Audi S5 vs BMW M340i: Comparison

By Shivank Bhatt | on April 12, 2021

The BMW M340i’s explosive price-performance ratio may have put the new Audi S5 in a tough spot, but it won’t go down without a fight. So, grab your popcorn, as it’s now time for a classic Audi vs BMW showdown.

The rivalry between Audi and BMW is an automobile equivalent of the one between Apple and Samsung or Airbus and Boeing. And, as with all big-brand wars around the globe, you’ll find scores of keyboard warriors from both camps arguing about the merits of their favourite label and dissing the other at the same time.

Being a brand loyalist is no bad thing – it shows that a product is more than just a commodity to its users and it also demonstrates how well a brand’s philosophy connects with individuals on an emotional level. However, when these brand advocates turn into fanboys, it gets a bit tedious. A case in point is the launch of the new Audi S5 in India. As soon as Audi put the price tag on the 2021 S5 in India, rabble-rousers from the Munich camp were out in full force.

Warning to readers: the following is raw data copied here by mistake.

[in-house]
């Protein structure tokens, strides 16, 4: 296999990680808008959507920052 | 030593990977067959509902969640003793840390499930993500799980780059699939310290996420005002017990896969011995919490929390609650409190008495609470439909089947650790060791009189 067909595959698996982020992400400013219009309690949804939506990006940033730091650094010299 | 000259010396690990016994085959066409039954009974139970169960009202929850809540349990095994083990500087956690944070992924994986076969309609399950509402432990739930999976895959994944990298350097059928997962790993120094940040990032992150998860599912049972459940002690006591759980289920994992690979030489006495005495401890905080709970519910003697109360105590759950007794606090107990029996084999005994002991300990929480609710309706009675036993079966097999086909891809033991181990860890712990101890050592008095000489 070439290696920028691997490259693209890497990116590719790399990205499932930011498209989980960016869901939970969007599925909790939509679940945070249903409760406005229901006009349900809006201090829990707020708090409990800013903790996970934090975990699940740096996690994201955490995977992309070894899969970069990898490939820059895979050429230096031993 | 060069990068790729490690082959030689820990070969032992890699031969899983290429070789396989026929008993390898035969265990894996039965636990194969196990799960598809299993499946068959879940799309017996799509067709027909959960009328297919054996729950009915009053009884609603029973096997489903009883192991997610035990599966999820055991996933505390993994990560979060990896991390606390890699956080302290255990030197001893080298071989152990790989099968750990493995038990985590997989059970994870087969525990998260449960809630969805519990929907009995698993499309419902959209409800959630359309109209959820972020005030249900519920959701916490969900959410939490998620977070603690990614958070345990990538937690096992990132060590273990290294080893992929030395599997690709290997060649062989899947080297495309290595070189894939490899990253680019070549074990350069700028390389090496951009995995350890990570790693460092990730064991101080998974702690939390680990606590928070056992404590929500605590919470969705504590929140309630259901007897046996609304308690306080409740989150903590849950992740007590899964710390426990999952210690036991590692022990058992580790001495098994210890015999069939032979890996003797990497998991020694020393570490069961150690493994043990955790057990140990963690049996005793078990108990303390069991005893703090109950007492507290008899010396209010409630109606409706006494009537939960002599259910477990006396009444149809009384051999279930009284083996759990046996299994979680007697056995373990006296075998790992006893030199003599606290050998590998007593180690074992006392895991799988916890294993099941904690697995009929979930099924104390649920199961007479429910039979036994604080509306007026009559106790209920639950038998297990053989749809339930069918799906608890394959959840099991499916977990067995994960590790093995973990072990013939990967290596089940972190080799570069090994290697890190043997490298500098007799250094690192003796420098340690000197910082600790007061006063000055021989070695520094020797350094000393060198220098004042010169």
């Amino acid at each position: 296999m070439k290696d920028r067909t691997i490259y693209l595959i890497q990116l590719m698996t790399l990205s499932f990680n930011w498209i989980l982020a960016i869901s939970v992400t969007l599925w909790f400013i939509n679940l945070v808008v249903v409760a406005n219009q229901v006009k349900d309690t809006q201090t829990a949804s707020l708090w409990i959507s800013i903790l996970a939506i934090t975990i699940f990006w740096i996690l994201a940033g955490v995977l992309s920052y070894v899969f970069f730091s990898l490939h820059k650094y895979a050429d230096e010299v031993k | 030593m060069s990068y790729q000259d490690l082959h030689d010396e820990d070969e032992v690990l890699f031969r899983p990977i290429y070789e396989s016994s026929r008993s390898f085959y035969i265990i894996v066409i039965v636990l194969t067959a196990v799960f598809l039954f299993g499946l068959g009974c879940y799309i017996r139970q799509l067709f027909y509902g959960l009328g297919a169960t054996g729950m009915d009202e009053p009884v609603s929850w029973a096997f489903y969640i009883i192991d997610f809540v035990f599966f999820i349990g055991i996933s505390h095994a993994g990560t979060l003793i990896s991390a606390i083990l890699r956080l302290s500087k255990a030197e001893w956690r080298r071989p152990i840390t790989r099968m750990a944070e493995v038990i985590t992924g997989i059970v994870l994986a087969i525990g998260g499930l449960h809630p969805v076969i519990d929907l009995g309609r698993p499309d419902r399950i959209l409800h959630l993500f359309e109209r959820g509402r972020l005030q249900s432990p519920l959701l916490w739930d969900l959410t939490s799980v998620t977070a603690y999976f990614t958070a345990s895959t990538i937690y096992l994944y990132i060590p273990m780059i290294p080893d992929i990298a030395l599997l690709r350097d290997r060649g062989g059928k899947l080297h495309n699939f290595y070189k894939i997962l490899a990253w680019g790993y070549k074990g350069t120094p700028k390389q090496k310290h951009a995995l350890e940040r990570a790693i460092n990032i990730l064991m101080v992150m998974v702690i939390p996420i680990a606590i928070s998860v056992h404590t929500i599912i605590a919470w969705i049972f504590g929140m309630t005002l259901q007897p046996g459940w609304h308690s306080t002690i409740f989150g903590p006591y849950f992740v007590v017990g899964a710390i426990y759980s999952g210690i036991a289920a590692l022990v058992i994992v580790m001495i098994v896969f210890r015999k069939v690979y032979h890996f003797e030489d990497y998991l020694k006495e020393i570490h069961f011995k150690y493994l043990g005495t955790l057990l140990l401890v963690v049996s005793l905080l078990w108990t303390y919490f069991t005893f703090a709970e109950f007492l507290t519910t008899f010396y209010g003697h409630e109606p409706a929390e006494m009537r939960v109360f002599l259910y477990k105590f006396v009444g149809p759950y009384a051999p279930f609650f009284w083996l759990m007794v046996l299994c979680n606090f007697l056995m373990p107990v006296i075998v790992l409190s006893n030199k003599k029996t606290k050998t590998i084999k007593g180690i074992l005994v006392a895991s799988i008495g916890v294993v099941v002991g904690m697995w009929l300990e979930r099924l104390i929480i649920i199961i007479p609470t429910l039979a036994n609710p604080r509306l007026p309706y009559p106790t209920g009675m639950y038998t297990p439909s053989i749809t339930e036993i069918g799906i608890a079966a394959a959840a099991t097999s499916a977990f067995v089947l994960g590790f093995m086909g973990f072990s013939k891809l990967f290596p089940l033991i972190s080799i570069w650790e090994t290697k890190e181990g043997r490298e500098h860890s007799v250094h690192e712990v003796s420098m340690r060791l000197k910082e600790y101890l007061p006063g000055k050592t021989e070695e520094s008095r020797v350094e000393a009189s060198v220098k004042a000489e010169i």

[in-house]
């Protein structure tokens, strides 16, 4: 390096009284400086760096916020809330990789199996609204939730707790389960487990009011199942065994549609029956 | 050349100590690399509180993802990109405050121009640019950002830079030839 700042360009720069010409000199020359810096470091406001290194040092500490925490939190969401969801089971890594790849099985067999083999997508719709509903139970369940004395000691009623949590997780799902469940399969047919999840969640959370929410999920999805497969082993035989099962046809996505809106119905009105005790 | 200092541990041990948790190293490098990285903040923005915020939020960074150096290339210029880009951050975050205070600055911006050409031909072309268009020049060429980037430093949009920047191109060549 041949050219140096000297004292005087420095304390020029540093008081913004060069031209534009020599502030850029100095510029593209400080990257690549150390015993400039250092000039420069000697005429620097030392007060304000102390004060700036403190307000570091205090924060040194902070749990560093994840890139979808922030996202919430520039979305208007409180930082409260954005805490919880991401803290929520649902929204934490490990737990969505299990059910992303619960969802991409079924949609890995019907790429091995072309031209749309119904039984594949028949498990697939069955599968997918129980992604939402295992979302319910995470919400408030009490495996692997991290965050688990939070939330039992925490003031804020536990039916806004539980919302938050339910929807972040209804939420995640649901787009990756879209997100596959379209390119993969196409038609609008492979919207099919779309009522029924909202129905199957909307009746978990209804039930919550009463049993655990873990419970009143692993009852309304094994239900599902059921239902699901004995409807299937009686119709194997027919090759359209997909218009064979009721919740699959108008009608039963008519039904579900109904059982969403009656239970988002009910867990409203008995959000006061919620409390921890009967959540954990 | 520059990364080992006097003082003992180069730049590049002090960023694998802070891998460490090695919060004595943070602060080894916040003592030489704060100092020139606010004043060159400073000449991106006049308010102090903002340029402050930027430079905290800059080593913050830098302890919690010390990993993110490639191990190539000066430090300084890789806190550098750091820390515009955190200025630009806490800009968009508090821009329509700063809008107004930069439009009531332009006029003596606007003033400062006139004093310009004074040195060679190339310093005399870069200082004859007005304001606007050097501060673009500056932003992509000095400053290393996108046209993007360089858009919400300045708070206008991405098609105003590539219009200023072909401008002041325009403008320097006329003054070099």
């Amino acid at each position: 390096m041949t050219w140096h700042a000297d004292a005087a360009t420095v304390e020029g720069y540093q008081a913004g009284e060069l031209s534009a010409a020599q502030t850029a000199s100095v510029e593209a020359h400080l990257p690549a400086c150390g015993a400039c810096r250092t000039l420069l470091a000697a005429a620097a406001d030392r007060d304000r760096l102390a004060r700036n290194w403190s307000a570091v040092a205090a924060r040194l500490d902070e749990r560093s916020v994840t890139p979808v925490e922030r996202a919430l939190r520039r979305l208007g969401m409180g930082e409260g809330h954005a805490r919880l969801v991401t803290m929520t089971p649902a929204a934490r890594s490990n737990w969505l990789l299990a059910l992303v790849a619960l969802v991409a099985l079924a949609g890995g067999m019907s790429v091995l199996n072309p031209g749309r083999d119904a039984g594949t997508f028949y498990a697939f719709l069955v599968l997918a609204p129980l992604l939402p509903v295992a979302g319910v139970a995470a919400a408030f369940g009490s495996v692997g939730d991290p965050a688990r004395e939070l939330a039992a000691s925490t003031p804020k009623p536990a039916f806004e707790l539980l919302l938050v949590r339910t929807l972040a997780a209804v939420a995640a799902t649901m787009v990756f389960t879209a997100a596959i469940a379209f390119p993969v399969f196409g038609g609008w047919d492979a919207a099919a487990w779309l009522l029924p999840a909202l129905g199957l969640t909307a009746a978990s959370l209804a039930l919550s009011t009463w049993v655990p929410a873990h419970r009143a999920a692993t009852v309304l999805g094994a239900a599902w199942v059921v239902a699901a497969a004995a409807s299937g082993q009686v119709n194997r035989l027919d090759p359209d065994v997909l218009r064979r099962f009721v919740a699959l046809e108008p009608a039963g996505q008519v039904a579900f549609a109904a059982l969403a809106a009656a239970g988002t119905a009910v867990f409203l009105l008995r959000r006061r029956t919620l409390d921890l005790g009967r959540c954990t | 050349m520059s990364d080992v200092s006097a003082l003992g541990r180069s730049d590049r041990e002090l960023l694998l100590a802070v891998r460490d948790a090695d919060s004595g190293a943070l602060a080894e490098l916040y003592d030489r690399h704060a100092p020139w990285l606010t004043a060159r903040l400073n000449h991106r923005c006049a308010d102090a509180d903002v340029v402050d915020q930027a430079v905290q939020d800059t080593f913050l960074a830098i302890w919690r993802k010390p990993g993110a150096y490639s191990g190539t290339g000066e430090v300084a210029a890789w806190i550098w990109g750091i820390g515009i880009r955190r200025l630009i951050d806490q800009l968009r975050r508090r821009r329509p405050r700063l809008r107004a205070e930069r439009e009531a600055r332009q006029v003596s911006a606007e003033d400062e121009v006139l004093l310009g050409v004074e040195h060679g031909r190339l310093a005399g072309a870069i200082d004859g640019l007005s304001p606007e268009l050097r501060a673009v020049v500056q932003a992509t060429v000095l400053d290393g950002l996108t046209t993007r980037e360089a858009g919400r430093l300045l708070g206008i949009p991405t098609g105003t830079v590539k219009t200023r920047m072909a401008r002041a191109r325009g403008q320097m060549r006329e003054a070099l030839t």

2021 Audi S5 and BMW M340i Front Motion

‘Tell you what, the S5 Sportback is D.O.A!’ said one fanatic on #BMWgram. Now, you might find it funny – well, I did – but there’s some truth to this. Compared to the locally-assembled BMW M340i xDrive, the S5’s asking price is quite ridiculous. But, as always, there are two sides to this story. First, the Audi is a CBU, so the high import duties hurt its chances automatically. Second, it’s not really a direct rival to the M340i – the S4 is. The S5 Sportback is a stylish and pricey four-door coupe based on the S4. But honestly speaking, that’s none of our concern – it’s Audi’s call on what products it brings to the market and at what price. 

Having said that, there is a scope of comparison between the two. That’s because both are halfway-performance cars from Audi and BMW in India, which are aimed at someone looking for fiery performance in an everyday luxury car. In that respect, these two are pretty evenly matched. And that’s what inspired us to do this comparison. So, which one is the more wholesome package?